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Circulation. 2013 Dec 17;128(24):2595-602. doi: 10.1161/CIRCULATIONAHA.113.004164. Epub 2013 Sep 17.

Temporal differences in out-of-hospital cardiac arrest incidence and survival.

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From St. Michael's Hospital, University of Toronto, Ontario, Canada (A.B.); Emory University School of Medicine, Rollins School of Public Health, Atlanta, GA (B.F.M.); Duke Clinical Research Institute, Durham, NC (S.M.A.-K., S.K., E.L.F., L.M., C.B.G., J.G.J.); Wake County Department of Emergency Medical Services, Raleigh, NC (J.B.M.); Department of Cardiology, University Hospital Gentofte, Gentofte, Denmark (L.K., M.W.); Institute of Health, Science and Technology, Aolborg University, Aolborg, Denmark (C.T.-P.); Division of Critical Care and Cardiology, University of Alberta, Alberta, Ontario, Canada (S.v.D.); and Center for Resuscitation Science, University of Pennsylvania, Philadelphia (B.S.A.).



Understanding temporal differences in the incidence and outcomes of out-of-hospital cardiac arrest (OHCA) has important implications for developing preventative strategies and optimizing systems for OHCA care.


We studied 18 588 OHCAs of presumed cardiac origin in patients aged ≥18 years who received resuscitative efforts by emergency medical services (EMS) and were enrolled in the Cardiac Arrest Registry to Enhance Survival (CARES) from October 1, 2005, to December 31, 2010. We evaluated temporal variability in OHCA incidence and survival to hospital discharge. There was significant variability in the frequency of OHCA by hour of the day (P<0.001), day of the week (P<0.001), and month of the year (P<0.001), with the highest incidence occurring during the daytime, from Friday to Monday, in December. Survival to hospital discharge was lowest for OHCA that occurred overnight (from 11:01 pm to 7 am; 7.1%) versus daytime (7:01 am to 3 pm; 10.8%) or evening (3:01 pm to 11 pm; 11.3%; P<0.001) and during the winter (8.8%) versus spring (11.1%), summer (11.0%), or fall (10.0%; P<0.001). There was no difference in survival to hospital discharge between OHCAs that occurred on weekends and weekdays (9.5% versus 10.4%, P=0.06). After multivariable adjustment for age, sex, race, witness status, layperson resuscitation, first monitored cardiac rhythm, and emergency medical services response time, compared with daytime and spring, survival to hospital discharge remained lowest for OHCA that occurred overnight (odds ratio, 0.81; 95% confidence interval, 0.70-0.95; P=0.008) and during the winter (odds ratio, 0.81; 95% confidence interval, 0.70-0.94; P=0.006), respectively.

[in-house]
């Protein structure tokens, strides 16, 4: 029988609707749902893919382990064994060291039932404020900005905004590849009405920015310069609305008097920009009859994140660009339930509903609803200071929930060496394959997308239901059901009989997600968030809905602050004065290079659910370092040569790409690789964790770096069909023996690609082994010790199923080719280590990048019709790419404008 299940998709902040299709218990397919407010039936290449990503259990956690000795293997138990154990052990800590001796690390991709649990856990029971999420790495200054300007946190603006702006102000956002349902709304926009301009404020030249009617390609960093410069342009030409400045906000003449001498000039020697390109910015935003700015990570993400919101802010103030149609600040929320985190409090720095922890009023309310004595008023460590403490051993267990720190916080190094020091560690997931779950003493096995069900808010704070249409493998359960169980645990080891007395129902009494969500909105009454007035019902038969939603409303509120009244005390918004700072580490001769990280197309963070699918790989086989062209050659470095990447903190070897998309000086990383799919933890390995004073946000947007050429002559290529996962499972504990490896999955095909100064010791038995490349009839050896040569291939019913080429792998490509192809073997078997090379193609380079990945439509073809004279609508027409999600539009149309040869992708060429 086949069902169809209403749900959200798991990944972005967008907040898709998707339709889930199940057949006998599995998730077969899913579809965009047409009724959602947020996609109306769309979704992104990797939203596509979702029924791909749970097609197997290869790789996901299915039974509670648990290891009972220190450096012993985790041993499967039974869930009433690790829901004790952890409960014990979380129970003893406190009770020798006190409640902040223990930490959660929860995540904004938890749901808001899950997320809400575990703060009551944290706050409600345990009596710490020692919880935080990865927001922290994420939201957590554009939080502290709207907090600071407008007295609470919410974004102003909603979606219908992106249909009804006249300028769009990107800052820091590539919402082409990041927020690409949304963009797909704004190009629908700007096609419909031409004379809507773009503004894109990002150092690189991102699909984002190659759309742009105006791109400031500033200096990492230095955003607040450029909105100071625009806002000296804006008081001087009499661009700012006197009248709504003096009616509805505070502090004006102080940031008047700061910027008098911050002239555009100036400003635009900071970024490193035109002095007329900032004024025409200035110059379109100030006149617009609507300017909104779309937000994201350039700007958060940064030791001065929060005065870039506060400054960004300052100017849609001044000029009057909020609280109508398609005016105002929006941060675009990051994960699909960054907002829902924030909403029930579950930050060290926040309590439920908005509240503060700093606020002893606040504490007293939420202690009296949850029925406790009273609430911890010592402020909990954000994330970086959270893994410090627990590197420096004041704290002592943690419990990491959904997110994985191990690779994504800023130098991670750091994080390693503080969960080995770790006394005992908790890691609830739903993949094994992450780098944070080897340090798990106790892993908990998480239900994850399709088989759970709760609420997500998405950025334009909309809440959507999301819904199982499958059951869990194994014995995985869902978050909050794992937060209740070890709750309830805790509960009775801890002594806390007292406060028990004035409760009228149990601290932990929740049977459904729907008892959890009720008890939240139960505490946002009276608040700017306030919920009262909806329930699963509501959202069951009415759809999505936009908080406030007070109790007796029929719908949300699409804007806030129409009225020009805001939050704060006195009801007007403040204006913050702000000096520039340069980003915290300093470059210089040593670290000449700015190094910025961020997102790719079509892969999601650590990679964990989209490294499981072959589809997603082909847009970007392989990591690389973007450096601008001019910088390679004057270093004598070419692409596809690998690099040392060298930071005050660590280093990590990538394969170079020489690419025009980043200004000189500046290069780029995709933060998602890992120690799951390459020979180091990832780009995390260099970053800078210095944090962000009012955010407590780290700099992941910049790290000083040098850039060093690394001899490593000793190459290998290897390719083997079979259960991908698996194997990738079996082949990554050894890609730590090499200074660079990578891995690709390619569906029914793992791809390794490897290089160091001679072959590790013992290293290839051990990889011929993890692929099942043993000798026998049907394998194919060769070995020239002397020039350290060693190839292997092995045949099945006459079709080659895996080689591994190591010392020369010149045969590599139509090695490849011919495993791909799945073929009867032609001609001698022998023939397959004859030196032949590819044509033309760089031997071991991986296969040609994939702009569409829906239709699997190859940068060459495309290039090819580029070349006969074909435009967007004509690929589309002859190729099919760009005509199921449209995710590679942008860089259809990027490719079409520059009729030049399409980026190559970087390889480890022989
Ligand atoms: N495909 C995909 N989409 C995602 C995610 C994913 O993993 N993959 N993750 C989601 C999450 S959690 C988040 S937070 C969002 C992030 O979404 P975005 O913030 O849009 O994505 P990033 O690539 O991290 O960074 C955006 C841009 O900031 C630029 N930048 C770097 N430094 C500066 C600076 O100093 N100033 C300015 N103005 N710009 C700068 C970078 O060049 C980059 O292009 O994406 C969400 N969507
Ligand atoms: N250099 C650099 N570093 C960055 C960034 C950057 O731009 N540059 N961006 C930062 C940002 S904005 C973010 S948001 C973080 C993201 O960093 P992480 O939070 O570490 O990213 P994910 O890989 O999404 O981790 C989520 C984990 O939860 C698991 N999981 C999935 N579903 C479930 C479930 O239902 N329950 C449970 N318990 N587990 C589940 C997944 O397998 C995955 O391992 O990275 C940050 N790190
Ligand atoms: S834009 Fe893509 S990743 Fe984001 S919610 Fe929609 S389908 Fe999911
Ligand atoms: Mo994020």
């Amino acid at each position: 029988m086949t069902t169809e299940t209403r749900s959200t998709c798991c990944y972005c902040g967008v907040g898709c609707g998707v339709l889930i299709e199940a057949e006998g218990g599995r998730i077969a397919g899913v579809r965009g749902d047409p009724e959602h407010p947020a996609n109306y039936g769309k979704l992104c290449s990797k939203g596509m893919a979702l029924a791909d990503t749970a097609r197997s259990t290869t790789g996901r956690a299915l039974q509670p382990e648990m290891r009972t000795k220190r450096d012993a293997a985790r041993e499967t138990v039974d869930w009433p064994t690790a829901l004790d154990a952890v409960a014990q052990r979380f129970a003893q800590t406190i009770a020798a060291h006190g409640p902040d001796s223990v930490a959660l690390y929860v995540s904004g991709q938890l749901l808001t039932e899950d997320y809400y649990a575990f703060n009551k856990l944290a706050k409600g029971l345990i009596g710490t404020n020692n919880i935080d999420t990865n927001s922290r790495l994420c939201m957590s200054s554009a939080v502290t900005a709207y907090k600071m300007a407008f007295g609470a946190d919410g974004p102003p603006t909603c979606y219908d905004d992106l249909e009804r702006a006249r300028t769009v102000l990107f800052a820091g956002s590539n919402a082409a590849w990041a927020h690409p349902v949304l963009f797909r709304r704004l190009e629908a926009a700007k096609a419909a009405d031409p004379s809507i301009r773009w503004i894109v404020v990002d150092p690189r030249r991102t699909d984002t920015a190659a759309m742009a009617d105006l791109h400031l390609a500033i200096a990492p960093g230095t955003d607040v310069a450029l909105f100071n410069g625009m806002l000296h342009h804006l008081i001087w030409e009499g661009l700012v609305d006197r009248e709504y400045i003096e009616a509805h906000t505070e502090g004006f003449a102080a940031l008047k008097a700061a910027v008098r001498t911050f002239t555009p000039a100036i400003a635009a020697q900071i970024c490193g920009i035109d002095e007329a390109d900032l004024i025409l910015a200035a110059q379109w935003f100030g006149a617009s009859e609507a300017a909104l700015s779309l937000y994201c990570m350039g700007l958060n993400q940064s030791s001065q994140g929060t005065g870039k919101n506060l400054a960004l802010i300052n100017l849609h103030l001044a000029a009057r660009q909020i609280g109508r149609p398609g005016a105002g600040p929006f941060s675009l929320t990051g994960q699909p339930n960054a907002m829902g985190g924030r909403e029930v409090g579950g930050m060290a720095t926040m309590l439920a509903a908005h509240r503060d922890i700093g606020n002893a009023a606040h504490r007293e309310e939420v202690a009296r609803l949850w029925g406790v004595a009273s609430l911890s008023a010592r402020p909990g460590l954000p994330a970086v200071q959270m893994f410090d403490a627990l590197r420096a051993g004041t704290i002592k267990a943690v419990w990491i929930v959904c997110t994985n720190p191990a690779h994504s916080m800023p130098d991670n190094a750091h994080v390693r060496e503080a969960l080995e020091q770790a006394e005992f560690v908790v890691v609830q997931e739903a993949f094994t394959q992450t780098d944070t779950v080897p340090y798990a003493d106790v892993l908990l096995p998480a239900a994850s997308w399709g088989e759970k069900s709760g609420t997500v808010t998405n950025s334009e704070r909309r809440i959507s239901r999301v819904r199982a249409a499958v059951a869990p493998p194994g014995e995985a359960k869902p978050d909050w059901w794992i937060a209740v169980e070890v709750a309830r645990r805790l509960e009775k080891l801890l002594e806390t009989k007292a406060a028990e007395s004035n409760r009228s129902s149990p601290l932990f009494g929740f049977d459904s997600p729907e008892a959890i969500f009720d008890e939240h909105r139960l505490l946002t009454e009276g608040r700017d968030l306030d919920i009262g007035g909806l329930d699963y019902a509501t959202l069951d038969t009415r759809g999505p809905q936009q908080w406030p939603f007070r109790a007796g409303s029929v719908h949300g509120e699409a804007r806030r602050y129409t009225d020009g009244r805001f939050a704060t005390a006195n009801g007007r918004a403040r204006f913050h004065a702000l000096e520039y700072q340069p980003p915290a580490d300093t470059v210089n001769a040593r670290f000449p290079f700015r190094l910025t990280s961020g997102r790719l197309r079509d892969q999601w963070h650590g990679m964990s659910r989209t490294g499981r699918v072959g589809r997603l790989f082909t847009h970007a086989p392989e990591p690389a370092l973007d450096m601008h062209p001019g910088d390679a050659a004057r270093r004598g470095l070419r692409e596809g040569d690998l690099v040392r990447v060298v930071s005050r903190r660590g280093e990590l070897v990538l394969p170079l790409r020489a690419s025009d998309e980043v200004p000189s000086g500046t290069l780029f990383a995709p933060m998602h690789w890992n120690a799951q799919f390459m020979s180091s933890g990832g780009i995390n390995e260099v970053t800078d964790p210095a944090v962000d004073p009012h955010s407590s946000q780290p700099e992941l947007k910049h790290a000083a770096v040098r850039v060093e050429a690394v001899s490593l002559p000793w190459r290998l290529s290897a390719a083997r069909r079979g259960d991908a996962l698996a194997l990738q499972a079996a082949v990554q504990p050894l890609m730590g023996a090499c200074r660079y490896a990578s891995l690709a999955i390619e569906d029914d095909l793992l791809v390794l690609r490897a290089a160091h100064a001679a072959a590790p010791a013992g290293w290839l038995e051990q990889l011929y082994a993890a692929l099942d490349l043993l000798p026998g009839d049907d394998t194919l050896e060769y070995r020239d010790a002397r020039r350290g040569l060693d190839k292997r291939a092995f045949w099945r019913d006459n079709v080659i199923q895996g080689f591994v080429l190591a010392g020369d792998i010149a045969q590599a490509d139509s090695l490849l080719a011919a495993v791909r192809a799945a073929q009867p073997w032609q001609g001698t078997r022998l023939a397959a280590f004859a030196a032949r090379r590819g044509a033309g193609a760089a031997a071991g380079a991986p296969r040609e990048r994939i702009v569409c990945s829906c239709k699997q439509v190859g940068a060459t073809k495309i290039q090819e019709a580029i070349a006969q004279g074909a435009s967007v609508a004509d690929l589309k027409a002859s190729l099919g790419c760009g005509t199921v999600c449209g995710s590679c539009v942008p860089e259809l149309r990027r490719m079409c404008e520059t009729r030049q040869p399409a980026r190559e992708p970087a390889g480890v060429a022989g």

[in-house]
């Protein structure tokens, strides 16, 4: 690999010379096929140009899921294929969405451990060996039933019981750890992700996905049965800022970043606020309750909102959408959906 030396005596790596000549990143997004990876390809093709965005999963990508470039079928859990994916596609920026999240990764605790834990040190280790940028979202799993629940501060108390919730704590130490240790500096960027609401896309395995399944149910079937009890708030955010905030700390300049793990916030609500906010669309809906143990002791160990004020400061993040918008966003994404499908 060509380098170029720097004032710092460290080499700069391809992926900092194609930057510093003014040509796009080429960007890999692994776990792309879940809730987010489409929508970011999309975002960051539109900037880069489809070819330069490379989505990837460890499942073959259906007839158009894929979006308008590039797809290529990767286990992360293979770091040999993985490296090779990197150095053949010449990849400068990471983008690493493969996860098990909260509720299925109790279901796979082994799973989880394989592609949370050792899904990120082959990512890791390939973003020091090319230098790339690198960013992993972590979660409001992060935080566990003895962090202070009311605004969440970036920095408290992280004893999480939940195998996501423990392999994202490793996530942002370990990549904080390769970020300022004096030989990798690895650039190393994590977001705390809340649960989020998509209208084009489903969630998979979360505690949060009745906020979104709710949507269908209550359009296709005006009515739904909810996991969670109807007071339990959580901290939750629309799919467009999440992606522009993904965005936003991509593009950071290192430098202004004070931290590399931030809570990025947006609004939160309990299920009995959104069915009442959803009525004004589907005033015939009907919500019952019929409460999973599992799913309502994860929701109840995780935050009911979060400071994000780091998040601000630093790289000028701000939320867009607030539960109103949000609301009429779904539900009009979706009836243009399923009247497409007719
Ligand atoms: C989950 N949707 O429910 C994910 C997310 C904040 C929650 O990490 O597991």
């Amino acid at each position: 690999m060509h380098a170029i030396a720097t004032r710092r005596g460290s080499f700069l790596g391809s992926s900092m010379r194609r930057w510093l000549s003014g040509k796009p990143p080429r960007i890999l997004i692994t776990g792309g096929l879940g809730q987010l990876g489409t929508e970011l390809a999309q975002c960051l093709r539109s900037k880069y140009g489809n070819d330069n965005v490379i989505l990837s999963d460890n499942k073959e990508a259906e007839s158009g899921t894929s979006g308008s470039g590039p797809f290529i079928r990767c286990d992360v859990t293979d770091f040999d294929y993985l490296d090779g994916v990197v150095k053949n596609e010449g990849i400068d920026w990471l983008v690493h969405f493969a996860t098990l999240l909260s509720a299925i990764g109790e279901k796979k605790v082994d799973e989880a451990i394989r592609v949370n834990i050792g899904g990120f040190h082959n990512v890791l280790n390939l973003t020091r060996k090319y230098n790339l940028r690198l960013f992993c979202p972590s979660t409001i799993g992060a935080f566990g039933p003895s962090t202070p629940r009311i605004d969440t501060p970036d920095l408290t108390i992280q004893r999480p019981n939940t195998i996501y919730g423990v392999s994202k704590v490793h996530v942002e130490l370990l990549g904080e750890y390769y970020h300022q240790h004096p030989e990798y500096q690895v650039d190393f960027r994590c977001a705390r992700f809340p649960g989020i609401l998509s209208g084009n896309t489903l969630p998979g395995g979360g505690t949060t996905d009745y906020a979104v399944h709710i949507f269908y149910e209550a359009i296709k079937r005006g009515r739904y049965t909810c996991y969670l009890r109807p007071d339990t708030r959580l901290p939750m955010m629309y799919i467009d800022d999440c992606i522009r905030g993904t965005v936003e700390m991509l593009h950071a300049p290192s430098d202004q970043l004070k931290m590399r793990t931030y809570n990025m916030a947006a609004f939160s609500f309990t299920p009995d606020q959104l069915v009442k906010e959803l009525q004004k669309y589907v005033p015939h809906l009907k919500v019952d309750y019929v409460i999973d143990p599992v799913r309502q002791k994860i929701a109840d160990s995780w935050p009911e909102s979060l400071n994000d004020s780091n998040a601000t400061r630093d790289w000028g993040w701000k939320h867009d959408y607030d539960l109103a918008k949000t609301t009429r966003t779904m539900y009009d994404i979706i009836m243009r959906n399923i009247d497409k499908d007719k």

There is significant temporal variability in the incidence of and survival after OHCA. The relative contribution of patient pathophysiology, likelihood of the OHCA being observed, and prehospital and hospital-based resuscitative factors deserves further exploration.


epidemiology; heart arrest; mortality; out-of-hospital cardiac arrest

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